United States District Court, D. New Hampshire
John R. Griffin, Jr.
R. Griffin, Jr., pro se
J. Rabuck, Esq.
REPORT AND RECOMMENDATION
K. Johnstone United States Magistrate Judge
the court are:
• Plaintiff John R. Griffin, Jr.'s motion to amend
(Doc. No. 4) his complaint, to reduce the amount of damages
claimed to $74, 000.00 and to remand the case to state court;
• Griffin's Motion to Challenge the Territorial
Jurisdiction of the Federal Tort Claims Act
(“FTCA”) (Doc. No. 17);
• Defendant United States's motion to dismiss
Griffin's FTCA claims for lack of subject matter
jurisdiction (Doc. No. 2); and
• Griffin's motion for the return of his passport
(Doc. No. 7).
motions seeking a remand and relating to the coverage of the
FTCA (Doc. Nos. 4, 17) raise threshold questions. The court,
therefore, addresses those motions before turning to
Griffin's motion for return of his passport (Doc. No. 7)
and defendant's motion to dismiss (Doc. No. 2).
Motion to Amend Complaint and to Remand (Doc. No. 4)
seeks to reduce the amount of damages he claims to an amount
beneath the $75, 000 amount-in-controversy requirement for
this court to exercise its jurisdiction over this case under
28 U.S.C. § 1332, and to thereby effect a remand of this
case. The problem with Griffin's path to a remand,
however, is that removal jurisdiction here is not based on
diversity of citizenship. Rather, removal jurisdiction is
based on the identity of Griffin's state court defendant
(a federal agent), see 28 U.S.C. § 1442(a)(1),
and the Attorney General's certification that the agent
was acting within the scope of his federal employment,
see 28 U.S.C. § 2679(d)(2).
the Attorney General issued the necessary certification
regarding the scope of employment and removed the case from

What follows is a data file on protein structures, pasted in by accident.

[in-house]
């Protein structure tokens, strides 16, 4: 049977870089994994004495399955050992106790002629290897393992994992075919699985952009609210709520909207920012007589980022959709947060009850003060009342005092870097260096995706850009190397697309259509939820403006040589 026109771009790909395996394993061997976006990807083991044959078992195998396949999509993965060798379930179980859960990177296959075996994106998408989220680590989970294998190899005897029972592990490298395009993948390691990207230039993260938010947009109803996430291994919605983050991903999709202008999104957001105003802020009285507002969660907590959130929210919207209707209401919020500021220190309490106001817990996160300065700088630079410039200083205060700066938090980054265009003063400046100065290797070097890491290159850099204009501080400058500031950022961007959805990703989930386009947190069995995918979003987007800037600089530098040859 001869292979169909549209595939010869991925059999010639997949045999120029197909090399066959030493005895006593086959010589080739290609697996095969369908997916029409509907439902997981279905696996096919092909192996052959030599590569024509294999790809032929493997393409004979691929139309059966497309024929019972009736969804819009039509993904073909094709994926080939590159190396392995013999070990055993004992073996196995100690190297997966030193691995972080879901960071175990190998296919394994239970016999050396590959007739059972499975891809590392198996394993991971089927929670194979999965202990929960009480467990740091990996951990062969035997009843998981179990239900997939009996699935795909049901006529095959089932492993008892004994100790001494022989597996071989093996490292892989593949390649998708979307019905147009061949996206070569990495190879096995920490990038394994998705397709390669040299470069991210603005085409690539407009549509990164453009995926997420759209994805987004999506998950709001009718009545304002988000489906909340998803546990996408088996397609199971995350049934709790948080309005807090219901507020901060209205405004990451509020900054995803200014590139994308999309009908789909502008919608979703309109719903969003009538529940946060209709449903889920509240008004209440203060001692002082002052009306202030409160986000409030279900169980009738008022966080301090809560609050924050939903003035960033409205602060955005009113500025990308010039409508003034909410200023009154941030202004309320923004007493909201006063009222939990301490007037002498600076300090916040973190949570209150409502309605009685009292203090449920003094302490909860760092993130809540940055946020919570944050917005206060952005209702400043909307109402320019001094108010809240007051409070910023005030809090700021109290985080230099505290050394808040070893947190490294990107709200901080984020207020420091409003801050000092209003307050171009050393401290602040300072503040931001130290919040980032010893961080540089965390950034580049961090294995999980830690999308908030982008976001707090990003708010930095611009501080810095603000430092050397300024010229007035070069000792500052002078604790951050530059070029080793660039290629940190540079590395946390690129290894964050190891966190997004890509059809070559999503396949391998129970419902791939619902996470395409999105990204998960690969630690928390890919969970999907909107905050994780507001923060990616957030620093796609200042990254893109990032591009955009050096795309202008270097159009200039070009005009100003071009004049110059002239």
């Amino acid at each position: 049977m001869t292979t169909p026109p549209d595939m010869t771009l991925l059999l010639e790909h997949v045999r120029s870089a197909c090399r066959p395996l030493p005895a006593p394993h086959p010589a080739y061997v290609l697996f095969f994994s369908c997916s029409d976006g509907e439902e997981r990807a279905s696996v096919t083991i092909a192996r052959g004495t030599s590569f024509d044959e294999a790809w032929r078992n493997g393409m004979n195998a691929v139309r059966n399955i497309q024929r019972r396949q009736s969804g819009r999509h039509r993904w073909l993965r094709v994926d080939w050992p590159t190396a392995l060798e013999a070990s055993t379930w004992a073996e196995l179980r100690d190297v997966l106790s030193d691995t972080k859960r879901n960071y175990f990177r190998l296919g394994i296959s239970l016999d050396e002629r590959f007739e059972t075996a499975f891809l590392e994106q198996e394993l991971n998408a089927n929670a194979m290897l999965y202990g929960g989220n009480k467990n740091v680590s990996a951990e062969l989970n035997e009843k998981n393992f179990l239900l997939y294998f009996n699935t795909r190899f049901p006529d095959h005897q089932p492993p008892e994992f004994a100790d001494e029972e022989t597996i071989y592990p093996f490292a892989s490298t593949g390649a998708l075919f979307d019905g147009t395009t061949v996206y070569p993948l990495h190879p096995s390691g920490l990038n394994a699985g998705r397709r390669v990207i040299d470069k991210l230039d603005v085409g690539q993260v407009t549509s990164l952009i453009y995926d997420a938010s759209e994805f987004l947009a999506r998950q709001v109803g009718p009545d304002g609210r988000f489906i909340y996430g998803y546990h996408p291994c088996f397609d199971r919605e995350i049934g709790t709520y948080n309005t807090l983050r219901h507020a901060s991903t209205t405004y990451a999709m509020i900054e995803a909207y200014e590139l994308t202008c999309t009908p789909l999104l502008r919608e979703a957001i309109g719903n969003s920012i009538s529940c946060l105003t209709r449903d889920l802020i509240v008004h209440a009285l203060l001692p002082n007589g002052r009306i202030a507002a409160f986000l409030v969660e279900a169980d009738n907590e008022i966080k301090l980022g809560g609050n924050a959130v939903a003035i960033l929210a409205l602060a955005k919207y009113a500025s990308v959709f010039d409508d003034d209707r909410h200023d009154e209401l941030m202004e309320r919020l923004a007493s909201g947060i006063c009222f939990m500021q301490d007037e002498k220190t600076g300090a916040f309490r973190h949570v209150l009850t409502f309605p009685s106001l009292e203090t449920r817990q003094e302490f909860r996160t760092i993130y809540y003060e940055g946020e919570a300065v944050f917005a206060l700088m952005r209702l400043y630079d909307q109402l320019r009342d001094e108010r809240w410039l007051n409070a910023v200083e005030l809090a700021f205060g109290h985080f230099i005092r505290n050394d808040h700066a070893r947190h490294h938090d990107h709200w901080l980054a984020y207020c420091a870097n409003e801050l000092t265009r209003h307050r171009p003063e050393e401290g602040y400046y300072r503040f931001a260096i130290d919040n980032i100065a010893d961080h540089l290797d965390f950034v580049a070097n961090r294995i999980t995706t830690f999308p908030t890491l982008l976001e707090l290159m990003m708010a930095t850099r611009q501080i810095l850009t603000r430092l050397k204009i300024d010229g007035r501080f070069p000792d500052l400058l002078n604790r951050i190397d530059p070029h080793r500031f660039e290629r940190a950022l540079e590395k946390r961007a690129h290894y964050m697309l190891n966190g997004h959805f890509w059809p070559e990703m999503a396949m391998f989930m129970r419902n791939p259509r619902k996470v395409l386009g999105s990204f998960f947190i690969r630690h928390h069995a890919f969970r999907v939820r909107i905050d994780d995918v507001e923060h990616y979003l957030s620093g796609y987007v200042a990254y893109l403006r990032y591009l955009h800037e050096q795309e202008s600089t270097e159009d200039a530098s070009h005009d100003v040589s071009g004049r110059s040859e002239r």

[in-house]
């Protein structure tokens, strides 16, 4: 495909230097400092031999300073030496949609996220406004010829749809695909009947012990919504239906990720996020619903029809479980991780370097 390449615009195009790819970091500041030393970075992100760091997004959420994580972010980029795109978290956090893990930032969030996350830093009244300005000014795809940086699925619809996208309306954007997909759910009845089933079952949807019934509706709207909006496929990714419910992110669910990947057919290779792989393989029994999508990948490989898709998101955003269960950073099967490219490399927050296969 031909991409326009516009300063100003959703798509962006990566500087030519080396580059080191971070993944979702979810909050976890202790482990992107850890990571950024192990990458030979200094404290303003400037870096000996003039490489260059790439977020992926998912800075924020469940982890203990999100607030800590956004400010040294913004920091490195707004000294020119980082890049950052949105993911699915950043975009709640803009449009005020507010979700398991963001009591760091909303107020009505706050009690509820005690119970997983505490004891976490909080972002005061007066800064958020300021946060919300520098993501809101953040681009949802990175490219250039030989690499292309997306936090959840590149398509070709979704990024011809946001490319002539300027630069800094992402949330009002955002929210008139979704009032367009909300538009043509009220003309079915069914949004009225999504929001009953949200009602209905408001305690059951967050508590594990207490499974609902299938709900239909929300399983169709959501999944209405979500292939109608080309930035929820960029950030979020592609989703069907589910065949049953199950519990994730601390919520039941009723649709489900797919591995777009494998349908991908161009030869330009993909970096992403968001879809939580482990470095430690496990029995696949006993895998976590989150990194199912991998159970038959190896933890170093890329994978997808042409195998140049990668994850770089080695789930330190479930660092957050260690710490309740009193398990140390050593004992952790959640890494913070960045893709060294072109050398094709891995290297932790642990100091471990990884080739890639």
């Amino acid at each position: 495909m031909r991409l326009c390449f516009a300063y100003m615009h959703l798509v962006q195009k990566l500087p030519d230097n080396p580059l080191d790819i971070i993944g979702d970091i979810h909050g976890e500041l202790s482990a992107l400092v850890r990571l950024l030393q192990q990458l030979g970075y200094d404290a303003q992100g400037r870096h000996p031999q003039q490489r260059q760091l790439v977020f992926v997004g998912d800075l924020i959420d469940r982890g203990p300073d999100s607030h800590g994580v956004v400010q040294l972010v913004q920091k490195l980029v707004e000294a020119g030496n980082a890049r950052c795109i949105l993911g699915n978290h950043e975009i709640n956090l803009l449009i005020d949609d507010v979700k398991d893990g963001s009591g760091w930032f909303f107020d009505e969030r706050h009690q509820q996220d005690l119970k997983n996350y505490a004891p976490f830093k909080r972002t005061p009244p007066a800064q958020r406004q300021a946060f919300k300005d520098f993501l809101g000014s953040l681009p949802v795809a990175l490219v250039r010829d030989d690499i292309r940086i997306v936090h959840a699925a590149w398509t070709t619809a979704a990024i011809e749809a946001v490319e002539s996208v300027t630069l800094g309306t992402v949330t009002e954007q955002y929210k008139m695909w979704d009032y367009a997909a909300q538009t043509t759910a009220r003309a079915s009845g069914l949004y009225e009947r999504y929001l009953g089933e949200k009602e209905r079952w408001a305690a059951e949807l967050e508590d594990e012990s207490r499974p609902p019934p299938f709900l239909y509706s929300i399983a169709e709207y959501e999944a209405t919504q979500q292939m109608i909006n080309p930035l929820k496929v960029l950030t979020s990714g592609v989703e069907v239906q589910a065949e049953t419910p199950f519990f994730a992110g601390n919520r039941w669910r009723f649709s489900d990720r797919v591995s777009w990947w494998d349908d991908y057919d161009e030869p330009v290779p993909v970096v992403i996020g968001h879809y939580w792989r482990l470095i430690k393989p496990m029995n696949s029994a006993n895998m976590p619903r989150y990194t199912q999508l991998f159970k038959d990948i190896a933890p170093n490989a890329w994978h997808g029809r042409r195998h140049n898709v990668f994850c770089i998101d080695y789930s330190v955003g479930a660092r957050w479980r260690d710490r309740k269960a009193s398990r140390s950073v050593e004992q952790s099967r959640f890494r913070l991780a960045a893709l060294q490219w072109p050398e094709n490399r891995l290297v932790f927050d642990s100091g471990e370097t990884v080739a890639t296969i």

Superior Court on that basis, this court presently lacks
authority to remand this matter. See
generally Osborn v. Haley, 549 U.S. 225,
243 (2007) (citing 28 U.S.C. § 2679(d)(2)). The district
judge should therefore deny Griffin's motion to amend
(Doc. No. 4).
Motion to Challenge Territorial Jurisdiction (Doc. No.
that statutes passed by Congress generally do not apply
outside of federal territories and the District of Columbia,
Griffin argues that the FTCA does not apply to govern his
state tort claims asserted against Federal Bureau of
Investigation (“FBI”) Agent Mark Hastbacka.
Griffin's contention about the territorial reach of
federal statutes in general, and the FTCA specifically, is
grounds for his argument, Griffin extracts a quote from
Caha v. United States,152 U.S. 211 (1894) out of
context. The Caha Court, after describing an act of
Congress outlawing perjury as a criminal law of
“universal application” within the United States,
then noted, in dicta cited by Griffin, that the states, and
not Congress, have police powers sufficient to enact laws to
preserve the peace and protect people and property. It is an
unremarkable observation, signifying nothing with respect to
the FTCA, that the states have police powers that ...